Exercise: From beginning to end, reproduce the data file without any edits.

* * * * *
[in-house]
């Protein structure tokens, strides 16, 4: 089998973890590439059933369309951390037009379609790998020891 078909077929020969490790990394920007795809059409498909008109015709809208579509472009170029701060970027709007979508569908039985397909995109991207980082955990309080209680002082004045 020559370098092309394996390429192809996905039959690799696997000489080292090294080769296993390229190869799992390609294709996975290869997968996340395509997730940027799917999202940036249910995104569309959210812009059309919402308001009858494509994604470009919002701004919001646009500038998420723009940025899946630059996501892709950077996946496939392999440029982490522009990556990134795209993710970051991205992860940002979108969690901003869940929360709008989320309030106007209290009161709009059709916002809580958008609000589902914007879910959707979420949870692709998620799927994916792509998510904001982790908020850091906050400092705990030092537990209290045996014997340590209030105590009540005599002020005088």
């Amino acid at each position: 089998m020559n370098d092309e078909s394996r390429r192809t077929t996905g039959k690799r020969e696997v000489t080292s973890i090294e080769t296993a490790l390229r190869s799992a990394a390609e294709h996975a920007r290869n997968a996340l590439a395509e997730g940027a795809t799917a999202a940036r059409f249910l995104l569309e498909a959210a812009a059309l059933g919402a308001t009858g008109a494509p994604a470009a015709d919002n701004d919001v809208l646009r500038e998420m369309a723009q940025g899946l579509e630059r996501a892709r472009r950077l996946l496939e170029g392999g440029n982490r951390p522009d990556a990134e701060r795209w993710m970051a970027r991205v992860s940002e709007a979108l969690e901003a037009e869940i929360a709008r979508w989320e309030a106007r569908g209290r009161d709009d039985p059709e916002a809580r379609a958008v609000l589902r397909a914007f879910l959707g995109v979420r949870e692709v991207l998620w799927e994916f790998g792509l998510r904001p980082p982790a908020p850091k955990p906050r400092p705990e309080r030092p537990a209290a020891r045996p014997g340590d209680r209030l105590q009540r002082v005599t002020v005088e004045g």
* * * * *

[in-house]
């Protein structure tokens, strides 16, 4: 089998973890590439059933369309951390037009379609790998020891 078909077929020969490790990394920007795809059409498909008109015709809208579509472009170029701060970027709007979508569908039985397909995109991207980082955990309080209680002082004045 020559370098092309394996390429192809996905039959690799696997000489080292090294080769296993390229190869799992390609294709996975290869997968996340395509997730940027799917999202940036249910995104569309959210812009059309919402308001009858494509994604470009919002701004919001646009500038998420723009940025899946630059996501892709950077996946496939392999440029982490522009990556990134795209993710970051991205992860940002979108969690901003869940929360709008989320309030106007209290009161709009059709916002809580958008609000589902914007879910959707979420949870692709998620799927994916792509998510904001982790908020850091906050400092705990030092537990209290045996014997340590209030105590009540005599002020005088």
């Amino acid at each position: 089998m020559n370098d092309e078909s394996r390429r192809t077929t996905g039959k690799r020969e696997v000489t080292s973890i090294e080769t296993a490790l390229r190869s799992a990394a390609e294709h996975a920007r290869n997968a996340l590439a395509e997730g940027a795809t799917a999202a940036r059409f249910l995104l569309e498909a959210a812009a059309l059933g919402a308001t009858g008109a494509p994604a470009a015709d919002n701004d919001v809208l646009r500038e998420m369309a723009q940025g899946l579509e630059r996501a892709r472009r950077l996946l496939e170029g392999g440029n982490r951390p522009d990556a990134e701060r795209w993710m970051a970027r991205v992860s940002e709007a979108l969690e901003a037009e869940i929360a709008r979508w989320e309030a106007r569908g209290r009161d709009d039985p059709e916002a809580r379609a958008v609000l589902r397909a914007f879910l959707g995109v979420r949870e692709v991207l998620w799927e994916f790998g792509l998510r904001p980082p982790a908020p850091k955990p906050r400092p705990e309080r030092p537990a209290a020891r045996p014997g340590d209680r209030l105590q009540r002082v005599t002020v005088e004045g």